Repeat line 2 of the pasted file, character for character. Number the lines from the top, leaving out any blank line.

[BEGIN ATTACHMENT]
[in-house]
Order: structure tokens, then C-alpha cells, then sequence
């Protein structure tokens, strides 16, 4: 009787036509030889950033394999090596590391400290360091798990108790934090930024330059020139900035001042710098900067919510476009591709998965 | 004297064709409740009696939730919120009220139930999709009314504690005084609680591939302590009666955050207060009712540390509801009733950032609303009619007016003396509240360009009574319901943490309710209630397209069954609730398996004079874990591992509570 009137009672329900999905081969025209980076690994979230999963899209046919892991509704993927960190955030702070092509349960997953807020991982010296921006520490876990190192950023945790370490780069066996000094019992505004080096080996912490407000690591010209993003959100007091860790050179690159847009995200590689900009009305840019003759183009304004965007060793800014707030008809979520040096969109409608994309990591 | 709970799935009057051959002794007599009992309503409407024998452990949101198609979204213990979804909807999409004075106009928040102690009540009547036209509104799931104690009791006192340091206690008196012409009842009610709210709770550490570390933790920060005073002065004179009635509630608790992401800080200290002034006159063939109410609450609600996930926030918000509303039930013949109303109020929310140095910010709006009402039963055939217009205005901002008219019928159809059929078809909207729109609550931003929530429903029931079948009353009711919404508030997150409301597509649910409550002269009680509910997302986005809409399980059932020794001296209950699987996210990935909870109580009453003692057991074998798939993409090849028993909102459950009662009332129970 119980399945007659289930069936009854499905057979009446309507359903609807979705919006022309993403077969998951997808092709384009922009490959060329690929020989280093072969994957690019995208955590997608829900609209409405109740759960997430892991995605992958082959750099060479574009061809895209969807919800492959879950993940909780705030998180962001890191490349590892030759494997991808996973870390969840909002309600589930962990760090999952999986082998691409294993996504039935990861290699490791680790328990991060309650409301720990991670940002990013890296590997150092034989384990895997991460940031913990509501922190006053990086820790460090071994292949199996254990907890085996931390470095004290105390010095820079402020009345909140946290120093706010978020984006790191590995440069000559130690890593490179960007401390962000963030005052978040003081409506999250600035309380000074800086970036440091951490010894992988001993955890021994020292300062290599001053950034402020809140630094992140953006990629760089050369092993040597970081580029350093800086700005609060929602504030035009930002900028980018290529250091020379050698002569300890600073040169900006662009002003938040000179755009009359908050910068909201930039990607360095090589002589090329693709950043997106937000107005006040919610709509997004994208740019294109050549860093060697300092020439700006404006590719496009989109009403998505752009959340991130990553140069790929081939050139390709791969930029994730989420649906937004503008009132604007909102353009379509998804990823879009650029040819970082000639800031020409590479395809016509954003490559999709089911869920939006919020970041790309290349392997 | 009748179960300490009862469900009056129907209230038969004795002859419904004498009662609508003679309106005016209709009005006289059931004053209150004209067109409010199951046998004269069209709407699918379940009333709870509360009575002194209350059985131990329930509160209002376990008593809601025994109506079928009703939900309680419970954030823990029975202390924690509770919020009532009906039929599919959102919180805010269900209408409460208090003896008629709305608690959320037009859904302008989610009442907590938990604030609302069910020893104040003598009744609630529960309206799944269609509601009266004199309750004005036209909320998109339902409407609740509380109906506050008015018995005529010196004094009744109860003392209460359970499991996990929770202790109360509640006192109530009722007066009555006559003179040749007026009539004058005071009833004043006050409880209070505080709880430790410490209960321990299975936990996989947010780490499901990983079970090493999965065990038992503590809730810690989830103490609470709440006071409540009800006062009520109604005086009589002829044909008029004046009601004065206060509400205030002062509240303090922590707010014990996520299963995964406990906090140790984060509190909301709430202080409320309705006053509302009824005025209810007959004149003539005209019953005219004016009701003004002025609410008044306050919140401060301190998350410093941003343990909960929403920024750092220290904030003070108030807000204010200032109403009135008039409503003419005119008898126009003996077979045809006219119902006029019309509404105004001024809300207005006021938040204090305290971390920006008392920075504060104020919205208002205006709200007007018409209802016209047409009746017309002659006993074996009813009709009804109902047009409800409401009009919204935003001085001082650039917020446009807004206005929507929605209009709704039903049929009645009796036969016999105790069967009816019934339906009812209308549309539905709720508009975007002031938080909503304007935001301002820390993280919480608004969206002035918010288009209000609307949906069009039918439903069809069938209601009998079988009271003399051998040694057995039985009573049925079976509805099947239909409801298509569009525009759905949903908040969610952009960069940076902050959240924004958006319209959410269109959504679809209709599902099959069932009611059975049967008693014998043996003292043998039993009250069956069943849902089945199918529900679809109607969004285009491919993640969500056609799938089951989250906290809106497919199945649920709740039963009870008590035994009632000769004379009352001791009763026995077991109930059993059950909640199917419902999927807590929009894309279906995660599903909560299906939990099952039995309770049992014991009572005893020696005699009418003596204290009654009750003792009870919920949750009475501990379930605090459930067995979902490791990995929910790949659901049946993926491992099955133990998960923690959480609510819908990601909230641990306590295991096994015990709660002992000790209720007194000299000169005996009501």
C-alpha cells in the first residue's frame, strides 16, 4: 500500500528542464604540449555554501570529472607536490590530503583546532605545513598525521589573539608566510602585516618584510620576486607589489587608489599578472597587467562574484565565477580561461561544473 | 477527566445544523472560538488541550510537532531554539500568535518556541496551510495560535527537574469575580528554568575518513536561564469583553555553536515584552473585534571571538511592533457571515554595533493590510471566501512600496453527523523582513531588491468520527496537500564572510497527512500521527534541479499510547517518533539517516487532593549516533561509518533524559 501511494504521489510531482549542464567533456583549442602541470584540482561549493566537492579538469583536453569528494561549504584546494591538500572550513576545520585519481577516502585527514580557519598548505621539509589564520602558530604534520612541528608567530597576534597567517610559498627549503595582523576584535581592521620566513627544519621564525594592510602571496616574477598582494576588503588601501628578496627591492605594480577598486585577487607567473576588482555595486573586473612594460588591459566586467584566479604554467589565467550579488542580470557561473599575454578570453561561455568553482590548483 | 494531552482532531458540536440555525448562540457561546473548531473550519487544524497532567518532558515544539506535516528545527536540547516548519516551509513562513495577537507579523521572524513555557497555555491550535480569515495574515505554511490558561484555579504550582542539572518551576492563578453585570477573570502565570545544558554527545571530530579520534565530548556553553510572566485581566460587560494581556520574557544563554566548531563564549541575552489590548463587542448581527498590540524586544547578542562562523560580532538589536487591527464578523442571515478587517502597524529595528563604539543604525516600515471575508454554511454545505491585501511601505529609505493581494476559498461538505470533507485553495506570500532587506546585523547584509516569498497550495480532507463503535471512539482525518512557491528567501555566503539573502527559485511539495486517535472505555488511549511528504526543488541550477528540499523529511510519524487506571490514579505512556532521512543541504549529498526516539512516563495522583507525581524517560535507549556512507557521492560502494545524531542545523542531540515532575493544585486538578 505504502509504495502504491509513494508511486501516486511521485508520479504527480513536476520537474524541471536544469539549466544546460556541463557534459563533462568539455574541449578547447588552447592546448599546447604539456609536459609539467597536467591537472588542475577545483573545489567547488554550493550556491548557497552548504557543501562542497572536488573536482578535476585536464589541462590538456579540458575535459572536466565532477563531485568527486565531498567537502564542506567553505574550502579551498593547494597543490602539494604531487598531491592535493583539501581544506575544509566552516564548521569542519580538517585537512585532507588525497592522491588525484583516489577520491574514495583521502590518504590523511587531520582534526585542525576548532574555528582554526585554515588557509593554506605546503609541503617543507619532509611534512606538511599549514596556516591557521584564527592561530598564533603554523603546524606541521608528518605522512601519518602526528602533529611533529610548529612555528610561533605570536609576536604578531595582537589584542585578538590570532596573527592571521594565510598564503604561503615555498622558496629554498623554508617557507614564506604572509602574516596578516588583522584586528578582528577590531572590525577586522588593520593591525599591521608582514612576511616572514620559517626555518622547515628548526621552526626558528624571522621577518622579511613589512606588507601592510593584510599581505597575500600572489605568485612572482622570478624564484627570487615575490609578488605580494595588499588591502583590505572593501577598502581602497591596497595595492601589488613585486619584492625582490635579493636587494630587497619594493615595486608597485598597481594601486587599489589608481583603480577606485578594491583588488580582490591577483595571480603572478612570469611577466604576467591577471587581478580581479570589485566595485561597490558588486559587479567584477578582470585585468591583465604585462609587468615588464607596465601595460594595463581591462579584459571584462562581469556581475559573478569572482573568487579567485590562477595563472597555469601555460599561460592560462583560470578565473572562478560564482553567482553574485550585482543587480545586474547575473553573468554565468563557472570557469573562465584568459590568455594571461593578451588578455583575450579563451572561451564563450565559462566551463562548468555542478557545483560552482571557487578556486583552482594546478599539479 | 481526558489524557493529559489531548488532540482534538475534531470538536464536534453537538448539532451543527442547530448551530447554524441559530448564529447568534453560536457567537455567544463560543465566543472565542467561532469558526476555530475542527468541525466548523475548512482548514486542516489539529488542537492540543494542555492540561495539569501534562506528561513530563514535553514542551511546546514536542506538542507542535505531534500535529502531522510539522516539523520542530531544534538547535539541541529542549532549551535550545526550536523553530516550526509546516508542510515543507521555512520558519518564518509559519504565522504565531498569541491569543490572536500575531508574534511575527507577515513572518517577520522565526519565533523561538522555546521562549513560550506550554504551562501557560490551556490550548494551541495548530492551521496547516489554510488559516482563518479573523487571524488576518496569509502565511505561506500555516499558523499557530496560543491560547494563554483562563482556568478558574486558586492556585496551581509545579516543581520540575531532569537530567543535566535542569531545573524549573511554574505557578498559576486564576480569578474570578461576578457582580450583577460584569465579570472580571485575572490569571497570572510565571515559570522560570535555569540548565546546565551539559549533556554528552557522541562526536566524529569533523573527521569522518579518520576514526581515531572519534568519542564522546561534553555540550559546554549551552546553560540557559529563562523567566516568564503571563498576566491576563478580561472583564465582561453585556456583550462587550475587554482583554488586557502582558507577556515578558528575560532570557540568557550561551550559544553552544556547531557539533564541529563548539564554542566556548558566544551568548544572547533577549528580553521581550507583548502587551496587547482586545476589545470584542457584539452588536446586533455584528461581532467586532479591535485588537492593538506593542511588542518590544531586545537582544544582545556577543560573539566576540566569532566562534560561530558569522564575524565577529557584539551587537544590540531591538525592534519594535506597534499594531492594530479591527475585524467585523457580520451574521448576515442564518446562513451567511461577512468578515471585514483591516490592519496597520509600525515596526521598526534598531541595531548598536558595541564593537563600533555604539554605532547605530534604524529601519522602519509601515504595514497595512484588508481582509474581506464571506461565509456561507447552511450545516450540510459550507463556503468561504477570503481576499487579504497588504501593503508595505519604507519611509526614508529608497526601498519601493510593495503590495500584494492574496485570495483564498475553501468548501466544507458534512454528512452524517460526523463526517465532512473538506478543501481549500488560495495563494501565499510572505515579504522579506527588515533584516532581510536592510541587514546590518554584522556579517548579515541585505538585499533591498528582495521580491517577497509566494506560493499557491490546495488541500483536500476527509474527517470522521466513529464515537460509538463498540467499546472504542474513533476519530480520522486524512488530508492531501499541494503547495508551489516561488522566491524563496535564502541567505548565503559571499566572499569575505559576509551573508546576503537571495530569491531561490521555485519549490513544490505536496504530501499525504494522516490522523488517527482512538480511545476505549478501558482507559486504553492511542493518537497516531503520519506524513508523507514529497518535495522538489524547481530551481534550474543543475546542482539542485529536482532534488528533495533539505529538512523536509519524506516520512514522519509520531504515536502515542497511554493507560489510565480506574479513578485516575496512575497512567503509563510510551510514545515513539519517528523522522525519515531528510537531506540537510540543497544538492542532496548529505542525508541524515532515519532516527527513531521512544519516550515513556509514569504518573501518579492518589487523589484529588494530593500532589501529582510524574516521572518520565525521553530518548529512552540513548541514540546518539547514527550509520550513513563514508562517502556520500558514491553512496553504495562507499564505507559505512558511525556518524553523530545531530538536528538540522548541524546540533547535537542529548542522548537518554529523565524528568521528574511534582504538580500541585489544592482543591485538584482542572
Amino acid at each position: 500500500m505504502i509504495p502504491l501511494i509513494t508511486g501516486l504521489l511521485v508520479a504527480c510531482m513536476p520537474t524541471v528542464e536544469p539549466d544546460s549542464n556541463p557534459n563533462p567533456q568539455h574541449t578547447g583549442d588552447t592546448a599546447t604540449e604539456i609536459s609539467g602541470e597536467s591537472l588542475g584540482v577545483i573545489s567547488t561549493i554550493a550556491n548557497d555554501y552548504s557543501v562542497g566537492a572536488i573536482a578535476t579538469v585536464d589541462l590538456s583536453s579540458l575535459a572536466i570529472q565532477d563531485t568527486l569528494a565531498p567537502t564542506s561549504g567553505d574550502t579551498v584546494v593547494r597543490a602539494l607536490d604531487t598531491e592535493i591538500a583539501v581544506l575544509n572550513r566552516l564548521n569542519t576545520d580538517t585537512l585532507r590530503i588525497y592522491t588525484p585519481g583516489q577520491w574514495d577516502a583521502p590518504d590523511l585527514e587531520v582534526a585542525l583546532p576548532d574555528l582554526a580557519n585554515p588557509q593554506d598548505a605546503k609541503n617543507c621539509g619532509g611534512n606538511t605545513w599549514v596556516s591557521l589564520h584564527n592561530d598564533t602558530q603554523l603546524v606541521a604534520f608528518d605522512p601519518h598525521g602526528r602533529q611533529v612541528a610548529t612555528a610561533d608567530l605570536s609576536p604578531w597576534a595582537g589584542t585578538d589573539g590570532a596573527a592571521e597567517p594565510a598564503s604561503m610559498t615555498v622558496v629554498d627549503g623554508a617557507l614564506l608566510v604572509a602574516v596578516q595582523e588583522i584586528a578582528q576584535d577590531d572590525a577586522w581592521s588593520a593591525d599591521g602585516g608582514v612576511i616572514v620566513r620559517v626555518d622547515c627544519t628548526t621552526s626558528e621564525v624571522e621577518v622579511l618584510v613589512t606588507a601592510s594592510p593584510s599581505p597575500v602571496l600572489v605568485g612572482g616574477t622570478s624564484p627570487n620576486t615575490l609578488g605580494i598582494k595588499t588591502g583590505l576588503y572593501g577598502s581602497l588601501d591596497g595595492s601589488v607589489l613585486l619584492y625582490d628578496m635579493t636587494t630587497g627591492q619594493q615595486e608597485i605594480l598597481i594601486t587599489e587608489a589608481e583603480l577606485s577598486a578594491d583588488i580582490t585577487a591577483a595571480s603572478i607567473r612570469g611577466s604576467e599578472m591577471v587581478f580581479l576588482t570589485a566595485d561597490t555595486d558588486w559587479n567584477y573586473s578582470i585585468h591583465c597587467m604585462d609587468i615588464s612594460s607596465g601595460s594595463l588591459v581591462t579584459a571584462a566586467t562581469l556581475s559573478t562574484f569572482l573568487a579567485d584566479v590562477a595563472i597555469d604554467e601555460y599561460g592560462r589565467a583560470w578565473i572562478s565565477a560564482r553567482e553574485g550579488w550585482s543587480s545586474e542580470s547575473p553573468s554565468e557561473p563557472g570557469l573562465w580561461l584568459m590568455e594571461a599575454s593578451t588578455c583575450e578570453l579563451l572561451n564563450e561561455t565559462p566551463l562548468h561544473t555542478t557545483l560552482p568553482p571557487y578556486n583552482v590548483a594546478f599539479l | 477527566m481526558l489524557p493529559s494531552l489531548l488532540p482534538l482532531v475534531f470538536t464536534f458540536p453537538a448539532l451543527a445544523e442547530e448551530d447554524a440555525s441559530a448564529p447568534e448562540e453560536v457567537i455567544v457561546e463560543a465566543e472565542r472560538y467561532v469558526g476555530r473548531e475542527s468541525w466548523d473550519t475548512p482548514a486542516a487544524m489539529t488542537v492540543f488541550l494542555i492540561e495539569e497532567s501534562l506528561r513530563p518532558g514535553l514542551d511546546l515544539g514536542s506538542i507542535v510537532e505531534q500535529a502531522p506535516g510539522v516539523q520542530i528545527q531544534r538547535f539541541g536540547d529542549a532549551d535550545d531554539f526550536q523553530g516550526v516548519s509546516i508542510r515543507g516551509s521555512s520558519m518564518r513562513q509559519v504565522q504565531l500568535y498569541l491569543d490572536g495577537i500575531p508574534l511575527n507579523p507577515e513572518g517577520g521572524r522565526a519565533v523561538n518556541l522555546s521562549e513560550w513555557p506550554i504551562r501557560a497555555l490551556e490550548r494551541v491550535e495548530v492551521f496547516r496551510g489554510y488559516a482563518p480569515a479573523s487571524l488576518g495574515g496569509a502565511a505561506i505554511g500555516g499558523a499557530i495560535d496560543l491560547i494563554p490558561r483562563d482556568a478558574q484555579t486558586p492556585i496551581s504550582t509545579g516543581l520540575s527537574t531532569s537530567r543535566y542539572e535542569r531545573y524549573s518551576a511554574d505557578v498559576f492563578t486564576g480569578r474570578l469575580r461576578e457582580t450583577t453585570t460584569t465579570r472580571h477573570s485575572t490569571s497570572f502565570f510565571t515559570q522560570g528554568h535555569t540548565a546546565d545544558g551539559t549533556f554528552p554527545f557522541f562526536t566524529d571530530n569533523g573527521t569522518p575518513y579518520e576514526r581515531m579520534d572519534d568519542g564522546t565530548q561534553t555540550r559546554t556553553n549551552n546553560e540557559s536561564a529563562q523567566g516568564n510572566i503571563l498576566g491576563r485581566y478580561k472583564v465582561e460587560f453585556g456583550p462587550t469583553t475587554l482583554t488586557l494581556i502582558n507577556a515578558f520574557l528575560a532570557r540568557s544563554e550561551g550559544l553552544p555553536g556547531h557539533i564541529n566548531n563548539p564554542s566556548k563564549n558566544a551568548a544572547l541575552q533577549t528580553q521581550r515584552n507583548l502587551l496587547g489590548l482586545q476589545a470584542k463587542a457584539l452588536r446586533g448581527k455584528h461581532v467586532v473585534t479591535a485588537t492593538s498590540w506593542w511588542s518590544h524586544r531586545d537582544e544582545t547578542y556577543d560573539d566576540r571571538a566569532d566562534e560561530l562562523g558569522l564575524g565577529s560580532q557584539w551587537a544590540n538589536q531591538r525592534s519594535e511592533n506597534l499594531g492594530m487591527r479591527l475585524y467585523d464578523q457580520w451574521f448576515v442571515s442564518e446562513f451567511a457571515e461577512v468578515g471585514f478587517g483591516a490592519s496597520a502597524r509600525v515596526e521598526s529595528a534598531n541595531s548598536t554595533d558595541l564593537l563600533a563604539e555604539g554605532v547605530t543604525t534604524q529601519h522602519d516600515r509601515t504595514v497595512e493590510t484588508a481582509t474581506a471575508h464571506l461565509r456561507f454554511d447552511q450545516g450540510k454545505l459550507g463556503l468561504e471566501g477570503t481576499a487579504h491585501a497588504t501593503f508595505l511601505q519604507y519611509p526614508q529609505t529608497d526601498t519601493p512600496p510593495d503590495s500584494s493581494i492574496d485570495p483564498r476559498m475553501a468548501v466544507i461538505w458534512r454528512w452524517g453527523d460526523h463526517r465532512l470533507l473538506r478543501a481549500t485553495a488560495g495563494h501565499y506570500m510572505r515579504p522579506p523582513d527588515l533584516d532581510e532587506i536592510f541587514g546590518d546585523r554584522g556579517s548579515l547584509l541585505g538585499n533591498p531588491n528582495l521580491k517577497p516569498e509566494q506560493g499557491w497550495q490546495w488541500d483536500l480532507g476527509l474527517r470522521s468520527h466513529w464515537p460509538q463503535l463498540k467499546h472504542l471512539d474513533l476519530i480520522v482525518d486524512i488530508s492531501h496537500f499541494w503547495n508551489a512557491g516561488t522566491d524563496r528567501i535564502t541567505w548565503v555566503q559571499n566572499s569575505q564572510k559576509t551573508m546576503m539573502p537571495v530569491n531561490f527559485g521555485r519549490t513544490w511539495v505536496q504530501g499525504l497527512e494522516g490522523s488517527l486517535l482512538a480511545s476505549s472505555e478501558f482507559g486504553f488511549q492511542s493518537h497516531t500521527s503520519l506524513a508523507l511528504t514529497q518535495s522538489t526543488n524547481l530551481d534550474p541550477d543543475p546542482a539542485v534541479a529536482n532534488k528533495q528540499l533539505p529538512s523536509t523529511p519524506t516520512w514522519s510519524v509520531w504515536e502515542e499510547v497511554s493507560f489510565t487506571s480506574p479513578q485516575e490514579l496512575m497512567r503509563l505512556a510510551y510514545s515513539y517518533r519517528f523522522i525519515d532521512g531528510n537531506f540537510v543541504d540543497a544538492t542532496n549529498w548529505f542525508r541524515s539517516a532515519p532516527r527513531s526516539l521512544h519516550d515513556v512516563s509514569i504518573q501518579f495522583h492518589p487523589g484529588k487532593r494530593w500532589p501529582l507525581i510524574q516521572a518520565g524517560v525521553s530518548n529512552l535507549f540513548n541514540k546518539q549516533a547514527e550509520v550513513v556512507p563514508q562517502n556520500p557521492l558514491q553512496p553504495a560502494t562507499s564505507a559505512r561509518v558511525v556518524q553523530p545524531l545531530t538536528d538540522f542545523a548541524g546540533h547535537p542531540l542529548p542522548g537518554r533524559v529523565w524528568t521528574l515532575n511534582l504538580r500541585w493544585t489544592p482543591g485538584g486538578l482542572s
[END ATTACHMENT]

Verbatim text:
Order: structure tokens, then C-alpha cells, then sequence